- 1 Vapor IO Brings OpenDCRE to General Availability
- 2 VMware Takes the Wraps Off vRealize Automation and vRealize Business
- 3 Microsoft Previews Hyper-V Containers for Windows Server 2016
- 4 Mirantis Led FUEL Project Gets Installed Under OpenStack Big Tent
- 5 Red Hat Enterprise Linux 7.2 Adds Security, DR Features
Tip of the Trade: ZFone
The VoIP industry has been amazingly uninterested in figuring out how to protect the privacy and security of VoIP users. Of all the commercial service providers, only Skype provides encryption and authentication. Fortunately, Phil Zimmerman, the inventor of the best encryption software for all platforms, PGP (Pretty Good Privacy), has turned his talents to protecting VoIP. This is good news because eavesdropping on VoIP traffic is just as easy as sniffing any TCP/IP traffic. So we now have the ZFone.
ZFone operates invisibly, without needing administration and setup the way PGP does. With PGP you have to set up a public key infrastructure (PKI). A PKI performs authentication, verifying that the person you're communicating with really is who he or she claims to be, prevents eavesdropping and alerts you if the transmission has been altered in transit. This is what Skype uses. It works because Skype operates a closed network and because the Skype protocol is so efficient the additional overhead of a PKI doesn't harm call quality.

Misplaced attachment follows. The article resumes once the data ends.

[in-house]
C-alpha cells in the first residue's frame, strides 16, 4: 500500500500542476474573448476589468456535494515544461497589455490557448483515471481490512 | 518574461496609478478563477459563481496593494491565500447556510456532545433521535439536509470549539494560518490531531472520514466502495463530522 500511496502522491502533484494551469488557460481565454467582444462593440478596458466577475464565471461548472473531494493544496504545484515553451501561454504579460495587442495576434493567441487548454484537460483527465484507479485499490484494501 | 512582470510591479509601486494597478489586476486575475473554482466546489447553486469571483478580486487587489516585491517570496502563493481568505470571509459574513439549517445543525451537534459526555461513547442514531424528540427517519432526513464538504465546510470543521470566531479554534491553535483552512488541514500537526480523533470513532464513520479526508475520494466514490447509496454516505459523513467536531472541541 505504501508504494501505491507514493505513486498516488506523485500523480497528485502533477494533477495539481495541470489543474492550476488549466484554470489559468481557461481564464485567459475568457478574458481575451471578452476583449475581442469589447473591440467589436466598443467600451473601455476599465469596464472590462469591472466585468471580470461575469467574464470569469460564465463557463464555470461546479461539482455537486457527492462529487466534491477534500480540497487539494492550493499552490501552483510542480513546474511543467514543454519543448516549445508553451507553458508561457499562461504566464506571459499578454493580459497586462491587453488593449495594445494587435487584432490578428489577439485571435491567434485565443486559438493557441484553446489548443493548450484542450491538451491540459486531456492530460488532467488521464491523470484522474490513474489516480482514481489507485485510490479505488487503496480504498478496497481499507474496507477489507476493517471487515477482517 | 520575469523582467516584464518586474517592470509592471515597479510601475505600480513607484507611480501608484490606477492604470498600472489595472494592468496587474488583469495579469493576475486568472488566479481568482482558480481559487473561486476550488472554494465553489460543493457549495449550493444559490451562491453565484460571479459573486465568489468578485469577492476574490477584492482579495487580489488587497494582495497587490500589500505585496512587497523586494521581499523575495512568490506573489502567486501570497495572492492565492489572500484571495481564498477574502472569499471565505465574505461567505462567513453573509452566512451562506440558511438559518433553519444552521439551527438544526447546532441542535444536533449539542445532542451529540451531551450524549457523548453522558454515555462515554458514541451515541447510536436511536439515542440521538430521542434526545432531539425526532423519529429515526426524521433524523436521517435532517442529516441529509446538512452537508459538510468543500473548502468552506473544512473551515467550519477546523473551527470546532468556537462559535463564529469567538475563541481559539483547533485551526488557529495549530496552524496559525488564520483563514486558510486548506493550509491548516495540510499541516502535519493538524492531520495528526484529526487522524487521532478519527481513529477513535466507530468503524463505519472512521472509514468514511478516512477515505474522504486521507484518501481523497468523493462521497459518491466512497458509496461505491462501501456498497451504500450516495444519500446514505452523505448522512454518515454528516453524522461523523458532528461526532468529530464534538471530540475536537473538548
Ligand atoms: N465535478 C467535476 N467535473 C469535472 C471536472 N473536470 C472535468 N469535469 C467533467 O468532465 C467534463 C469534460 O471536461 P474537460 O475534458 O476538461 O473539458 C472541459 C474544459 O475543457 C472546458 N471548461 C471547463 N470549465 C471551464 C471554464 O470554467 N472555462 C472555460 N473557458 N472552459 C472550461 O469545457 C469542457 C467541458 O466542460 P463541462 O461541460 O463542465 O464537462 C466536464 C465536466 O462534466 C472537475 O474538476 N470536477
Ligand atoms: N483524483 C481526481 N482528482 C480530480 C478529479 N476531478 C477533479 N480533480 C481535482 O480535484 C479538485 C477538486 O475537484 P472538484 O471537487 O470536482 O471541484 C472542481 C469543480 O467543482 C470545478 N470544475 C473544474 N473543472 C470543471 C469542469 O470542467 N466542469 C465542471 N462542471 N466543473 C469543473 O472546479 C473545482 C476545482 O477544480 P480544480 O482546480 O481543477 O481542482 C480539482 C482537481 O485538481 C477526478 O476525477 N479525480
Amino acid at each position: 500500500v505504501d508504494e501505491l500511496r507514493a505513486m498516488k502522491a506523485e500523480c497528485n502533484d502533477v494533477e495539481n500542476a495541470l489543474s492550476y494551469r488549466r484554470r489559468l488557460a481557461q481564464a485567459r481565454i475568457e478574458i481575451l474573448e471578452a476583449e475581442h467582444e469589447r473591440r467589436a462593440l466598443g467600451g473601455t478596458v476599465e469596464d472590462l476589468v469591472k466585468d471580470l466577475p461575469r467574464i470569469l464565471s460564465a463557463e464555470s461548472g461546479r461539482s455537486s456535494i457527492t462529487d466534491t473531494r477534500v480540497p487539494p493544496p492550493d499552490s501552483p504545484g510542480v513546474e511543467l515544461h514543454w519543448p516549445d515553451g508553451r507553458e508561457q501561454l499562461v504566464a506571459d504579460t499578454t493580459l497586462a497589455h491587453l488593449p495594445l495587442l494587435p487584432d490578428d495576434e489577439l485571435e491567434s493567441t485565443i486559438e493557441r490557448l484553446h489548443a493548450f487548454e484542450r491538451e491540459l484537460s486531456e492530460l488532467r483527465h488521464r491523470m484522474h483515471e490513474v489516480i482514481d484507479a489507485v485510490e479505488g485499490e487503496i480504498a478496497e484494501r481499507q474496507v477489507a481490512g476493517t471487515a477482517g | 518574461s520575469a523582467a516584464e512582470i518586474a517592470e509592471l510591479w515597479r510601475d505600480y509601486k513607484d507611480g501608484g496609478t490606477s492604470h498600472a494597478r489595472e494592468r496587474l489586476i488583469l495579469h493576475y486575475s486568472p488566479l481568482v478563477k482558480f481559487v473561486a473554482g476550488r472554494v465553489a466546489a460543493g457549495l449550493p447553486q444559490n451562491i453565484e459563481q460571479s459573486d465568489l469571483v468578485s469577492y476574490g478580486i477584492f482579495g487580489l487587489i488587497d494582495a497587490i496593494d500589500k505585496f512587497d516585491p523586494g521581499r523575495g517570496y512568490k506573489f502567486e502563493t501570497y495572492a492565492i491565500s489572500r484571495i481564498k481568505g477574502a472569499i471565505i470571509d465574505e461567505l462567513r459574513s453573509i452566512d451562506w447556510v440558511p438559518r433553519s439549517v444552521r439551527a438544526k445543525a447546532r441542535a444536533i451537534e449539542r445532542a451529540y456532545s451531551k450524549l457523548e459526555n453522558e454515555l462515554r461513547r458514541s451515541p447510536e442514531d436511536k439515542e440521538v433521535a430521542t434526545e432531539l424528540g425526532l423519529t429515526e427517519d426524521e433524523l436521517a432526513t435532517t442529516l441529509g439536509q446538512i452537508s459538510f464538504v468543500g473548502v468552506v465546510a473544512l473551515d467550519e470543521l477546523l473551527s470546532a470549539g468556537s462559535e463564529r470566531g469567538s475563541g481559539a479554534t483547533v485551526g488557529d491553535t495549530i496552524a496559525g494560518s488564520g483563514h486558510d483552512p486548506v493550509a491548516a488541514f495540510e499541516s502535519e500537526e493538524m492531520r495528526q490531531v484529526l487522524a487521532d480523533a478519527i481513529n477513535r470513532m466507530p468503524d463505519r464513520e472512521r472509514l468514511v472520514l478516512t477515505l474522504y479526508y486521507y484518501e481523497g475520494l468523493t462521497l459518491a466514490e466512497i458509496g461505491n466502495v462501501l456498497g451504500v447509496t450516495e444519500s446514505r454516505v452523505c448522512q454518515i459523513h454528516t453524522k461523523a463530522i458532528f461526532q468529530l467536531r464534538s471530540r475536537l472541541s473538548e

But this is cumbersome for the way most people use telephones. Most of us don't want to hassle with closed networks or having to exchange public keys with everyone with whom we want to talk. We want to do what we've always done just pick up the phone and call whomever we want. ZFone promises the best of all worlds: ease-of-use and genuinely strong protection. It works with any SIP/RTP phone. It auto-detects if encryption is supported by other endpoints, then handles the key exchange and encryption automatically. It does not perform authentication; all it does is securely encrypt your call. It's available as a plugin for softphones, so you can start using it now.
Even better the code is open, so developers can download the SDK (software development kit) and integrate it into their own products.